Money & Career

Why Women Need To Speak Up At Work

And stop apologising for it

I’m still a television newbie. I get nervous. I don’t know the insider lingo. I miss technical details about autocues and I always forget to go to the bathroom in advance.

But even a rookie like me knows it’s a bad sign when the senior producer appears, moments before going live to air, and says “Can I see you for a minute, off set?”

“Jamila, we think you’re great but tonight I need you to step it up,” he told me, with a mixture of warmth and frustration in his tone. “You come on the show and somehow we seem to lose you. It’s like you’re worried you’ll tread on people’s toes or that you’re talking too much. You’re not. I want you to bring it tonight.”

It was a much-needed – and much-appreciated – verbal kick up the posterior.

That women talk too much is one of the greatest lies known to feminism. Most of us, females included, operate on the presumption that it’s true: That women talk more than men, that women are the communicators. However while women may talk marginally more than men in the private sphere, the opposite is true in the public and professional spheres.

Researchers have officially debunked the myth that women talk too much and they’ve done so several times over. On average, women talk less than men in classroom discussions, in the office, in meetings, in parliaments, in courtrooms and yes, on televised political panels.

“On average, women talk less than men in classroom discussions, in the office, in meetings, in parliaments, in courtrooms”

Jamila Rizvi, Author, Not Just Lucky

Part of the problem is that there is an unconscious bias that operates in workplaces that means men are expected to participate in debate and discussion but women should sit quietly. Perhaps fetch the tea, or take the notes – or even miss out entirely and ‘cover the phones’ instead.

This bias is problematic because human beings make so many judgments about one another based on verbal behaviour. It matters.

How much an individual speaks is a key determinant of status. It’s central to how we establish an informal hierarchy within a group of people. And, if women speak less because they’re worried about how they’ll be perceived? Then we automatically get shunted to the bottom of the hierarchy. What’s that? Did someone say gender pay gap?

Women face a sexist double standard at work. If we talk with authority and take up our fair share of the conversation, we’re perceived as dominant, aggressive and pushy. However if we don’t talk enough – if we hold back like the producer told me I was doing – then we risk being underestimated, overlooked and undervalued. Think about it. Think back on all your interactions at work, have you ever held these same fears?

Unfortunately it’s not only how much women speak but also the way we speak, that’s holding us back. When I worked in with lots of women, there was a regular chorus of ‘sorry’ that echoed around the office. We were sorry for interrupting. Sorry for going on annual leave. Sorry for not chatting when we were working on something urgent. Sorry for being in the bathroom and not at our desks. Sorry for wanting a pay rise.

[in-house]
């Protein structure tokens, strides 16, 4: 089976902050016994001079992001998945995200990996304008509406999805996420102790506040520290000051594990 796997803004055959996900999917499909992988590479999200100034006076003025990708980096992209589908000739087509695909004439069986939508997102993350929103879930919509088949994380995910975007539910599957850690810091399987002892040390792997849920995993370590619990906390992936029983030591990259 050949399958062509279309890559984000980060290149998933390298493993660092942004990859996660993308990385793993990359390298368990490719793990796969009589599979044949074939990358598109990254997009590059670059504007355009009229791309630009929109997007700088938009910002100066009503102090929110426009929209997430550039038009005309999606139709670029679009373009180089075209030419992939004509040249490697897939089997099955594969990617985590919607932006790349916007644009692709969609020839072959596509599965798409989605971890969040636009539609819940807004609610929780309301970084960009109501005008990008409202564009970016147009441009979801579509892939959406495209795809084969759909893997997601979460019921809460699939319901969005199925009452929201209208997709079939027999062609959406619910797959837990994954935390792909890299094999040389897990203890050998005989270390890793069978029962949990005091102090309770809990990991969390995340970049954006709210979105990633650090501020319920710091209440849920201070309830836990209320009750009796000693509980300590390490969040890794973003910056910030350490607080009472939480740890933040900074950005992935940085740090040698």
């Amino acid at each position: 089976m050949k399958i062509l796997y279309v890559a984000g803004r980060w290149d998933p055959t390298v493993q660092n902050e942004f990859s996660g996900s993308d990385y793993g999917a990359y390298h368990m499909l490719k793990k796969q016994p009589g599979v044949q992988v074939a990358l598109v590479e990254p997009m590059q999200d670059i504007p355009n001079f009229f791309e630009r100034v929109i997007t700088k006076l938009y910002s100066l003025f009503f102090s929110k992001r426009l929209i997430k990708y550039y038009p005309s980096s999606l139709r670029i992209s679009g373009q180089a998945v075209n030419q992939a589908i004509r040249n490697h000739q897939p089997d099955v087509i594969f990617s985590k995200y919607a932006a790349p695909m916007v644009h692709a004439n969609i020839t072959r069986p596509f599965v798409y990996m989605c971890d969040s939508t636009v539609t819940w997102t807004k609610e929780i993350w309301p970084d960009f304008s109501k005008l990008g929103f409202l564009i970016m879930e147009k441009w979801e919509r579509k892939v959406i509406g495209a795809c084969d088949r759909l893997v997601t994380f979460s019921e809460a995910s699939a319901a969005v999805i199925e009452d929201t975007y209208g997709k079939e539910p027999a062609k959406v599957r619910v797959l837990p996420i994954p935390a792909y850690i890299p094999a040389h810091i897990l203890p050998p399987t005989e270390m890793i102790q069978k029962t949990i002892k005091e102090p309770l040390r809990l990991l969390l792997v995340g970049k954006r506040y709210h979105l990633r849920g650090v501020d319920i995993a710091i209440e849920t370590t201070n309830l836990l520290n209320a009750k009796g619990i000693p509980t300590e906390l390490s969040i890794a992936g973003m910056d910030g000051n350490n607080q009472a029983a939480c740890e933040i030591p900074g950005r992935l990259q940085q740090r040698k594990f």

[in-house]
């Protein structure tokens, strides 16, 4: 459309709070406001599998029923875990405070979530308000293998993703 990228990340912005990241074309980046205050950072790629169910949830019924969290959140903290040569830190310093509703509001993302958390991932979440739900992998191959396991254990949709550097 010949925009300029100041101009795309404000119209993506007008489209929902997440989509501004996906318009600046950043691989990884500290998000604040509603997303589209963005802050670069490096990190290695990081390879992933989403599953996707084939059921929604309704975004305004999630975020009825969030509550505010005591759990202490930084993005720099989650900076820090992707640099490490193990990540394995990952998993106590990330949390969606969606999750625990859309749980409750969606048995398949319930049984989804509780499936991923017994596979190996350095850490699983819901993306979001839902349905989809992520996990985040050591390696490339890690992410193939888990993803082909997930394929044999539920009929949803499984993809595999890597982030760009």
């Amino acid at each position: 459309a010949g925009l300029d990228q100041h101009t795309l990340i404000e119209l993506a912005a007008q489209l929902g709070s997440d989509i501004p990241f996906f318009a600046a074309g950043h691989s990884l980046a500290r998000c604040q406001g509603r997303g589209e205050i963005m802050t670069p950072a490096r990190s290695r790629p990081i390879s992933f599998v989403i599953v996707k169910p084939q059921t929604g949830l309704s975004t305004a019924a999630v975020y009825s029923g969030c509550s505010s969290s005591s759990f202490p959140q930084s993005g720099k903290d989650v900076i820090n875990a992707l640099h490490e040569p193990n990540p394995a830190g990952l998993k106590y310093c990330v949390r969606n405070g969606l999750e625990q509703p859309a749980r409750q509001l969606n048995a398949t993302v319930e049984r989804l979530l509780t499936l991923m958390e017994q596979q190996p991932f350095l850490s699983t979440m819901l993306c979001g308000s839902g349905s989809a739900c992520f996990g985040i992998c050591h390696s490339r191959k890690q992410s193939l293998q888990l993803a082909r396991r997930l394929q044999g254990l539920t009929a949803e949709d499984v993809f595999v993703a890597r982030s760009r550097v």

Jamila Rizvi
Author Jamila Rizvi

The issue extends beyond the word ‘sorry’ to entire phrases that undermine the substance of what a woman is saying. Have you ever started a sentence with ‘I’m not an expert, but . . .’ or ‘This is probably stupid, . . .’? How about adding a simple ‘You know?’ at the end of a thought?

These are all deliberately softening phrases that help women contribute to a conversation without appearing authoritative or confrontational. Their effect is to immediately weaken the argument we’re about to make. They make us sound less sure of ourselves. Our point is lost in a sea of explanations as to why it’s not valid.

So why do women feel this way?

Well, we still operate in workplaces that were mostly built by men and for men. While women are entering the workforce in greater numbers than ever before, there’s still something about the competitive, hierarchical way offices are structured which make us feel like outsiders. Workplaces make us feel like we’re visiting at best but more often than not, like we’re imposing.

I don’t know about you but personally, I’ve had enough of it. I am sick of feeling like I have to apologise for taking up space in the world and being criticized for being overbearing when I don’t. The workforce may have been designed to help men thrive but women are well and truly here now. We are here to stay. And you know what? It’s high time we started talking about it.


Not Just Lucky by Jamila Rizvi is published by Penguin Random House Australia and available now, RRP $35.

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